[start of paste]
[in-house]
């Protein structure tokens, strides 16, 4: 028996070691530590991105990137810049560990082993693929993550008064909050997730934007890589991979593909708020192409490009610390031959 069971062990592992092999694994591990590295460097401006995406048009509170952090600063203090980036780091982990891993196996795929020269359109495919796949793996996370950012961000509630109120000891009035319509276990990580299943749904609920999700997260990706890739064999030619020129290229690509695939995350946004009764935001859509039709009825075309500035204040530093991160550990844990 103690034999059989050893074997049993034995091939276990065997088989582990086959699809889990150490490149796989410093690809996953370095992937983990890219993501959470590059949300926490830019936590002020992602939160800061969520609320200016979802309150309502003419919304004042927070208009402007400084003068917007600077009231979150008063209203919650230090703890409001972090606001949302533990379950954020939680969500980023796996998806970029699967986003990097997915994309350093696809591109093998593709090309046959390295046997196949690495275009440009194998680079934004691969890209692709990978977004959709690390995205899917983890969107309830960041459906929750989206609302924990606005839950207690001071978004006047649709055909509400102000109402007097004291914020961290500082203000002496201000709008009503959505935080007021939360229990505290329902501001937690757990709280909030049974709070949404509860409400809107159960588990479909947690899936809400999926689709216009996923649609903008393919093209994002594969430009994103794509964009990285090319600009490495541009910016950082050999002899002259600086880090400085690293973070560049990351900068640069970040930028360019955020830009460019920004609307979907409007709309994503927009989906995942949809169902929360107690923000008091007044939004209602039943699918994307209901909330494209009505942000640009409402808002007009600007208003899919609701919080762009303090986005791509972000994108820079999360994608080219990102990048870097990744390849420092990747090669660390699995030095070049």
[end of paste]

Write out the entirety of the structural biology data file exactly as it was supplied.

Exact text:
[in-house]
């Protein structure tokens, strides 16, 4: 028996070691530590991105990137810049560990082993693929993550008064909050997730934007890589991979593909708020192409490009610390031959 069971062990592992092999694994591990590295460097401006995406048009509170952090600063203090980036780091982990891993196996795929020269359109495919796949793996996370950012961000509630109120000891009035319509276990990580299943749904609920999700997260990706890739064999030619020129290229690509695939995350946004009764935001859509039709009825075309500035204040530093991160550990844990 103690034999059989050893074997049993034995091939276990065997088989582990086959699809889990150490490149796989410093690809996953370095992937983990890219993501959470590059949300926490830019936590002020992602939160800061969520609320200016979802309150309502003419919304004042927070208009402007400084003068917007600077009231979150008063209203919650230090703890409001972090606001949302533990379950954020939680969500980023796996998806970029699967986003990097997915994309350093696809591109093998593709090309046959390295046997196949690495275009440009194998680079934004691969890209692709990978977004959709690390995205899917983890969107309830960041459906929750989206609302924990606005839950207690001071978004006047649709055909509400102000109402007097004291914020961290500082203000002496201000709008009503959505935080007021939360229990505290329902501001937690757990709280909030049974709070949404509860409400809107159960588990479909947690899936809400999926689709216009996923649609903008393919093209994002594969430009994103794509964009990285090319600009490495541009910016950082050999002899002259600086880090400085690293973070560049990351900068640069970040930028360019955020830009460019920004609307979907409007709309994503927009989906995942949809169902929360107690923000008091007044939004209602039943699918994307209901909330494209009505942000640009409402808002007009600007208003899919609701919080762009303090986005791509972000994108820079999360994608080219990102990048870097990744390849420092990747090669660390699995030095070049």